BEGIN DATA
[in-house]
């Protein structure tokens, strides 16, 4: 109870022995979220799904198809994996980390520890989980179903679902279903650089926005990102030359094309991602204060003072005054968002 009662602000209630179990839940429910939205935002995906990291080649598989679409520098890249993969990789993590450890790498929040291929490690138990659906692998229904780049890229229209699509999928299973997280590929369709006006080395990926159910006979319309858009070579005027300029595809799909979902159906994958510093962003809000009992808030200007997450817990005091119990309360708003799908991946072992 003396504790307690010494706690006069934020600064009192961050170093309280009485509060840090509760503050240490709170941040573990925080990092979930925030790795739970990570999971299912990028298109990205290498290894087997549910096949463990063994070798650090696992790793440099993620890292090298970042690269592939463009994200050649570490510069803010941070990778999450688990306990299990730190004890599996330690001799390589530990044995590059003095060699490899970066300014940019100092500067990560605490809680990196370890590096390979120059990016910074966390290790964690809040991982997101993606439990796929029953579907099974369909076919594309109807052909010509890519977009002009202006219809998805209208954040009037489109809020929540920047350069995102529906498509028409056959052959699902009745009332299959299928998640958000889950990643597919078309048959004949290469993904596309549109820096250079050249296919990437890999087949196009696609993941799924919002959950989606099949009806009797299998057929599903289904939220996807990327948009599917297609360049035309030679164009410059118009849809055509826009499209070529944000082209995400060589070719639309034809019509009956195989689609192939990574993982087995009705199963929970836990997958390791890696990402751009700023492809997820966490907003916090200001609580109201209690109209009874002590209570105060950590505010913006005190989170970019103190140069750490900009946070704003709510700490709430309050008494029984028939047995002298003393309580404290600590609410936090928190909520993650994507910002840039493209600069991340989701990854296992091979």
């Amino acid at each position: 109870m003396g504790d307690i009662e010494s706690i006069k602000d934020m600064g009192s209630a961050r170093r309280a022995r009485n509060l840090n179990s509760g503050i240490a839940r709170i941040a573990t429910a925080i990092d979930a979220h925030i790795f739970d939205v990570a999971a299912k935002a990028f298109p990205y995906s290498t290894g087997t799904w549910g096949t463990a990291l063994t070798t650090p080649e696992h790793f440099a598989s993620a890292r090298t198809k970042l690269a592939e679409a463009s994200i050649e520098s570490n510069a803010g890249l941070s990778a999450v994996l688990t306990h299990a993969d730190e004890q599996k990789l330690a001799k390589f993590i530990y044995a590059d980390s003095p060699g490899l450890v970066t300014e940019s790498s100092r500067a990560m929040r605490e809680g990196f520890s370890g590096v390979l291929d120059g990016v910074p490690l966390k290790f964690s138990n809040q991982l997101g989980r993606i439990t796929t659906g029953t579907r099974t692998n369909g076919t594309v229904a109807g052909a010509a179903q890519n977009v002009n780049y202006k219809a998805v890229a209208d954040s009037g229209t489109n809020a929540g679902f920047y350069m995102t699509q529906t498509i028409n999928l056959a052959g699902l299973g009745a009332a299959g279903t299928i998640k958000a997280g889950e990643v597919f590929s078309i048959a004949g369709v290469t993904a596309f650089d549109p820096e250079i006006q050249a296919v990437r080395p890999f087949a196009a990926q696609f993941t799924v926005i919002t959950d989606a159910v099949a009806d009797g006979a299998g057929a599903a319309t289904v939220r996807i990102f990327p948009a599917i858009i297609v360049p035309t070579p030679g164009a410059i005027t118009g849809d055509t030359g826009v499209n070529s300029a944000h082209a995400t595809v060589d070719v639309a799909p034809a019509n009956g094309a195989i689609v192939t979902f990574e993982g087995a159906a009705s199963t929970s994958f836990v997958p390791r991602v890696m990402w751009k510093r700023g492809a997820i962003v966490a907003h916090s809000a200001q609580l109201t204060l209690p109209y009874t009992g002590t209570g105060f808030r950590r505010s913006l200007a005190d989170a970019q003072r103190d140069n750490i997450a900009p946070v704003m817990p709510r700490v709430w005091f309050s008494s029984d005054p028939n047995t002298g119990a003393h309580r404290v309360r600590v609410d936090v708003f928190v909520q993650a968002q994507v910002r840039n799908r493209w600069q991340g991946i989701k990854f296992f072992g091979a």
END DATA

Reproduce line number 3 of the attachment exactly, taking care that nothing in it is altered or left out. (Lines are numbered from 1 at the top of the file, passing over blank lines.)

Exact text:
């Amino acid at each position: 109870m003396g504790d307690i009662e010494s706690i006069k602000d934020m600064g009192s209630a961050r170093r309280a022995r009485n509060l840090n179990s509760g503050i240490a839940r709170i941040a573990t429910a925080i990092d979930a979220h925030i790795f739970d939205v990570a999971a299912k935002a990028f298109p990205y995906s290498t290894g087997t799904w549910g096949t463990a990291l063994t070798t650090p080649e696992h790793f440099a598989s993620a890292r090298t198809k970042l690269a592939e679409a463009s994200i050649e520098s570490n510069a803010g890249l941070s990778a999450v994996l688990t306990h299990a993969d730190e004890q599996k990789l330690a001799k390589f993590i530990y044995a590059d980390s003095p060699g490899l450890v970066t300014e940019s790498s100092r500067a990560m929040r605490e809680g990196f520890s370890g590096v390979l291929d120059g990016v910074p490690l966390k290790f964690s138990n809040q991982l997101g989980r993606i439990t796929t659906g029953t579907r099974t692998n369909g076919t594309v229904a109807g052909a010509a179903q890519n977009v002009n780049y202006k219809a998805v890229a209208d954040s009037g229209t489109n809020a929540g679902f920047y350069m995102t699509q529906t498509i028409n999928l056959a052959g699902l299973g009745a009332a299959g279903t299928i998640k958000a997280g889950e990643v597919f590929s078309i048959a004949g369709v290469t993904a596309f650089d549109p820096e250079i006006q050249a296919v990437r080395p890999f087949a196009a990926q696609f993941t799924v926005i919002t959950d989606a159910v099949a009806d009797g006979a299998g057929a599903a319309t289904v939220r996807i990102f990327p948009a599917i858009i297609v360049p035309t070579p030679g164009a410059i005027t118009g849809d055509t030359g826009v499209n070529s300029a944000h082209a995400t595809v060589d070719v639309a799909p034809a019509n009956g094309a195989i689609v192939t979902f990574e993982g087995a159906a009705s199963t929970s994958f836990v997958p390791r991602v890696m990402w751009k510093r700023g492809a997820i962003v966490a907003h916090s809000a200001q609580l109201t204060l209690p109209y009874t009992g002590t209570g105060f808030r950590r505010s913006l200007a005190d989170a970019q003072r103190d140069n750490i997450a900009p946070v704003m817990p709510r700490v709430w005091f309050s008494s029984d005054p028939n047995t002298g119990a003393h309580r404290v309360r600590v609410d936090v708003f928190v909520q993650a968002q994507v910002r840039n799908r493209w600069q991340g991946i989701k990854f296992f072992g091979a």